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Take care with the public's records

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Grayson County Commonwealth's Attorney Douglas Vaught appears to be a decent and caring person and — to his substantial credit — he does respond to his mail. Others in Grayson County governance, including Vaught's predecessor, refuse to put pencil to paper. I want to share an issue on which he and I disagree, as it forms an introduction to a much larger contemporary issue.

Vaught and I have debated whether personal e-mail accounts (Hotmail, Gmail, MyEmbarq and the like) are appropriate for conducting commonwealth business, particularly judicial and law enforcement communications. I have not been successful in convincing him to use government-supplied e-mail; if you read this in disbelief, then please ask for his business card.

Many opportunities for short-term harm exist. Because personal e-mail accounts are not secure and are not professionally managed, a person using "packet sniffer" software could simply print or archive the mail without Vaught's knowledge, or the sniffer could hijack the entire account. As an example, Paris Hilton and Sarah Palin have been victims of well-publicized hijacked personal accounts.

Additionally, Vaught's commonwealth data and passwords could be stolen via brute-force attacks, social-engineering attacks, cross-site scripting, embedded ActiveX objects, keystroke logging, etc. Although random exploits are common, specific people can be targeted. The necessary software may be purchased or specific attacks can be arranged on a fee-for-service basis.

(Interested readers may want to subscribe to the free "Security Now" Web casts by Steve Gibson.)

Because Yahoo!, etc., are used globally, the existing attack knowledge base is broader than for a secure, managed Virginia server. Imagine the mayhem that someone could cause with confidential law enforcement information.

Records integrity is a large, long-term issue that must be addressed. Former Commonwealth's Attorney Gordon Hannett Jr. of Floyd County is now under prosecution for failing to transfer his computer files to the commonwealth. At the end of Vaught's term, how will he transfer files for archival purposes? I rather doubt that the commonwealth has developed software to transfer Hotmail files to the archival standard.

It gets worse still: In the Hannett court case, missing physical assets, hard disk drives, are the matter at hand. With most personal e-mail accounts, however, there are no definable physical assets and no directed professional IT management, so public records can go poof without fuss.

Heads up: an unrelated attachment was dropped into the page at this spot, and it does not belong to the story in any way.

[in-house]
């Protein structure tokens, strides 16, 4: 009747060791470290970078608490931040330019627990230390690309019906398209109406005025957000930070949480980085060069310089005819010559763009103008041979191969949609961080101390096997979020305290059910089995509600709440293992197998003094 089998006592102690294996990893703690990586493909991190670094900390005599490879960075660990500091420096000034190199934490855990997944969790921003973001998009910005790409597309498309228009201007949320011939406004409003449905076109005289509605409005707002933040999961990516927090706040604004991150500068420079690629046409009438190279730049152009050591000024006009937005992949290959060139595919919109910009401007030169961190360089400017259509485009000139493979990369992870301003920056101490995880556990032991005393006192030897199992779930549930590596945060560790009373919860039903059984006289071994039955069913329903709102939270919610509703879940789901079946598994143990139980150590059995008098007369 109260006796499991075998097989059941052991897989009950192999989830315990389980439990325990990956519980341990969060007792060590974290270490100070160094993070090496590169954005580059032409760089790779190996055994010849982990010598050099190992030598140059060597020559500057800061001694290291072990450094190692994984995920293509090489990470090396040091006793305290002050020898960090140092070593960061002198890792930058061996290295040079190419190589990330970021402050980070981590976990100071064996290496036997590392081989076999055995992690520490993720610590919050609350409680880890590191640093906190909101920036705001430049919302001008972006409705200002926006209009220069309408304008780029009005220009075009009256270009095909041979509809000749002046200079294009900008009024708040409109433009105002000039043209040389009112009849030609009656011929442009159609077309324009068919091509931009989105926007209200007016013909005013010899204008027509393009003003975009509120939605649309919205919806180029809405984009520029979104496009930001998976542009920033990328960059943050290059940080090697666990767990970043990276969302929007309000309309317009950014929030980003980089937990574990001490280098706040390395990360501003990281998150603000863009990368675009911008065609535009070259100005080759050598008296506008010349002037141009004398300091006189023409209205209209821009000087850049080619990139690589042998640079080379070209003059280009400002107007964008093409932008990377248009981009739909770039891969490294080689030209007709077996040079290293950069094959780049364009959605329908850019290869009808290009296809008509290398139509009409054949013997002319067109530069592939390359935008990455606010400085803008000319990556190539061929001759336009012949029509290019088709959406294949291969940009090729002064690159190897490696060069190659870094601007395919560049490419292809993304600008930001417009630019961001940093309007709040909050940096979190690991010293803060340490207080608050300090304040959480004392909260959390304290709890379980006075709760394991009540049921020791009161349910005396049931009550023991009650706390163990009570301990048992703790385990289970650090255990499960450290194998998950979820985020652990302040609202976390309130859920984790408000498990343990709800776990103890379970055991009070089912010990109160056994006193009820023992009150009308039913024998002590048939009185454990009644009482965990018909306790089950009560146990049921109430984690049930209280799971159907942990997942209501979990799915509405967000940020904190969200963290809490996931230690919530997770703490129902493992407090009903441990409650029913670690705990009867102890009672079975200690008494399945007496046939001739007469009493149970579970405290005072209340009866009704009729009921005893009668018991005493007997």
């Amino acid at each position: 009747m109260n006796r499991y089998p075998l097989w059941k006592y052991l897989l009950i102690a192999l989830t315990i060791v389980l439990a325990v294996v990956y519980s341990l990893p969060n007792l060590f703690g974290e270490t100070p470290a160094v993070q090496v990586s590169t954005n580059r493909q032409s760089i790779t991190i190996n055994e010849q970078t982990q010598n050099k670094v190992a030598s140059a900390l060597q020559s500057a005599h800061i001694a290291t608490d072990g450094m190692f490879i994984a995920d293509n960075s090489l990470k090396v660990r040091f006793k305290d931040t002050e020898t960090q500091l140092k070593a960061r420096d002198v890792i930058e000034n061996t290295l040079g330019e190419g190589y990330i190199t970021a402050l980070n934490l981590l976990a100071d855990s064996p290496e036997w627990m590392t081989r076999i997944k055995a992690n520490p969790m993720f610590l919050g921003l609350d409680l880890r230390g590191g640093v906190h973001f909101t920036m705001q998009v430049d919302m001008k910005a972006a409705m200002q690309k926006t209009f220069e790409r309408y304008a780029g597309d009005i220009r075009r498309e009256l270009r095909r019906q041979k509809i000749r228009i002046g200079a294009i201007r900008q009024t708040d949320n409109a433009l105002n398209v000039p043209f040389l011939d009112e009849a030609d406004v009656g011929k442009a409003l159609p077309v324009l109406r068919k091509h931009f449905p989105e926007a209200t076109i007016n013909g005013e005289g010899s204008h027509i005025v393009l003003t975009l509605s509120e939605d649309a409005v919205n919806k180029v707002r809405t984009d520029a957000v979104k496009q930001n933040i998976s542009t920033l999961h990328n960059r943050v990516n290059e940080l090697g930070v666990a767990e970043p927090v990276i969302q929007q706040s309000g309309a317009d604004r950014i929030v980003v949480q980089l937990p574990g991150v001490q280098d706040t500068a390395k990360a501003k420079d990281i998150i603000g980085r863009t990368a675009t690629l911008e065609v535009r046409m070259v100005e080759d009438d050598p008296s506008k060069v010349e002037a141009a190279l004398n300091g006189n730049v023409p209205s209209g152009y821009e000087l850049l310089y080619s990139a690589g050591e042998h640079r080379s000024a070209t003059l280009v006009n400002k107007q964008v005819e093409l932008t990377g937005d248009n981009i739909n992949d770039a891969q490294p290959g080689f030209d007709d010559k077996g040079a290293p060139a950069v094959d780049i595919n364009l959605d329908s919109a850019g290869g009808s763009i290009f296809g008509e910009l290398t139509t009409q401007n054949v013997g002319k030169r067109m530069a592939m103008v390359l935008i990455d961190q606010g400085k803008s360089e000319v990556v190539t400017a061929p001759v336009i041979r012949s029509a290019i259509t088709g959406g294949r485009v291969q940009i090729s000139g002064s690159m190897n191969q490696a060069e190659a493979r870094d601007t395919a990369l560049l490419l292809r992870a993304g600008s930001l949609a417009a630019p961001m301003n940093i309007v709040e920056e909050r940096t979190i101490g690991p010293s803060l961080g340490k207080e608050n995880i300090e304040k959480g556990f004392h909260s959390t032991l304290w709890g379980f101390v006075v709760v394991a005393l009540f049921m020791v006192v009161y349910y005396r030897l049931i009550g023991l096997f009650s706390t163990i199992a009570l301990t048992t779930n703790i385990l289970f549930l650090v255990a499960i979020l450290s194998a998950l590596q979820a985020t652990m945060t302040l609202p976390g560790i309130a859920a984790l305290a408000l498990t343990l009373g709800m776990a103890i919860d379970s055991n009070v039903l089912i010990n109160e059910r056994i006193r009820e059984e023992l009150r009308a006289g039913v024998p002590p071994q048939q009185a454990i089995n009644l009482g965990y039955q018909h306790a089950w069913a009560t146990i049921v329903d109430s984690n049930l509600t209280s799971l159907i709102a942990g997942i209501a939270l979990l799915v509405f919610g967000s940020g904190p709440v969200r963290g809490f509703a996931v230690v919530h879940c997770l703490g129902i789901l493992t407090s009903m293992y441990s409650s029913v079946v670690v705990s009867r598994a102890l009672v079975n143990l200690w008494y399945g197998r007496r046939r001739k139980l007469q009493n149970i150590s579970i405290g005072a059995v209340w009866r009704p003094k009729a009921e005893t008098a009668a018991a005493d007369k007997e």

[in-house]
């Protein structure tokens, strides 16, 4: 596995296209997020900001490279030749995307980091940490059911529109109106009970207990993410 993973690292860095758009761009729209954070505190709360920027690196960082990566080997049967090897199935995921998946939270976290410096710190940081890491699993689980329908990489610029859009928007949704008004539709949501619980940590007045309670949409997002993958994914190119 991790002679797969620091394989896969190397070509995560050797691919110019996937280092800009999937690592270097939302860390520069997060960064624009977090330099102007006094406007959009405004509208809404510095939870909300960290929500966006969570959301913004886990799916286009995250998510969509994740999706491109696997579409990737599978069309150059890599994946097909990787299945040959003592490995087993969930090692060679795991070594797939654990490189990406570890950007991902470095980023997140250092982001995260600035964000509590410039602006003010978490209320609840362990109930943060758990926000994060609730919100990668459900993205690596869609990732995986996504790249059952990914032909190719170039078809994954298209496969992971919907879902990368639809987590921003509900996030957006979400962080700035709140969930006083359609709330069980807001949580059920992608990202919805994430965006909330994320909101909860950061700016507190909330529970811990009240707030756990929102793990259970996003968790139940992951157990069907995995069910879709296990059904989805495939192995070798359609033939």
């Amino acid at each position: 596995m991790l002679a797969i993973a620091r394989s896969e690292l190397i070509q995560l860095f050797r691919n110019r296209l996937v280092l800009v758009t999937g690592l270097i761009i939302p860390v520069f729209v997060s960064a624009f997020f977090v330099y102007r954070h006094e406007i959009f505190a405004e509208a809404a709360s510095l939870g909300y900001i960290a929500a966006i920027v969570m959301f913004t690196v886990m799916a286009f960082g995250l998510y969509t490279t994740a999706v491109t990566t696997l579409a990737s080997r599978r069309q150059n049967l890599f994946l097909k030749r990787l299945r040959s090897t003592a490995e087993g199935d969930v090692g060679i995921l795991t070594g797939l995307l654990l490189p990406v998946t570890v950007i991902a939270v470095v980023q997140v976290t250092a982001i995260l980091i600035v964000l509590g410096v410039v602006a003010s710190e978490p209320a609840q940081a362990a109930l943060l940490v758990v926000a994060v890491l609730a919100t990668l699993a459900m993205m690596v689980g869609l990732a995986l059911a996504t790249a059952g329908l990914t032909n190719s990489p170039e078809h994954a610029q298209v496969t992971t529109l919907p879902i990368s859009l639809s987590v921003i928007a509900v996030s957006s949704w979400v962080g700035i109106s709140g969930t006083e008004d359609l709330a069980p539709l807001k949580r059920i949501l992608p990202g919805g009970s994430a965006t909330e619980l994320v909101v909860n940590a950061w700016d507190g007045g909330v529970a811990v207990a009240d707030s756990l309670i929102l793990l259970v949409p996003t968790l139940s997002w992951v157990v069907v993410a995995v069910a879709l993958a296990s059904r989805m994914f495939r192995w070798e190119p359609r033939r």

As an example of high irony, Vaught is assigned the duty of prosecuting Hannett.

I have repeatedly updated the Grayson County administration regarding this issue, but they seek to hide from their own troubled history regarding public records. Constituent correspondence was ignored three years ago, resulting in lost rights for all those participating in an appeals process. This un-American behavior required no fewer than 28 cycles of correspondence and four FOIA filings to get to the bottom. The outcome was clear: Someone within Grayson discarded paper public records.

True to form, no e-mails were ever recovered in this case, although they were known to exist via non-FOIA sourcing.

Accepting governance in the shadows demonstrates a lack of respect for those who fought for our freedoms. I believe that the situations described above validate a few guiding principles for those who value transparency and seek to improve government:

1.Demand accountability and never give up;

2.Paper communications may favor the public interest because possession can be firmly established (handwriting, fingerprints, difficult to destroy all copies, etc.);

3.Electronic public records purposely kept on servers outside the control of government IT management make a mockery of open government laws.

A path for improvement exists. I suggest that localities in Virginia serve the public under this mandate: Constituents who report issues or request actions receive a serial number in return. A summary of the request is logged on a public Web site, along with the outcome or status; names are posted on an opt-in basis.

This system could protect the public from inaction or records destruction.

It would add a measure of accountability, too. Imagine the liability if several reports of a public health hazard spanning several years were ignored, resulting in harm. Consider the skullduggery that could have been uncovered if the SEC had such a system 10 years ago. As for mandating the use of secure networks for sensitive data, I am eager to learn why this is not in place already.

Why is transparency in governance important to Southwestern Virginia? Jobs and transparency are intricately intertwined because large employers purposely avoid investing in regions that are opaque (what are the rules?) or that don't follow their rules (what are the "real" rules?).

This opinion piece first appeared in The Roanoke Times.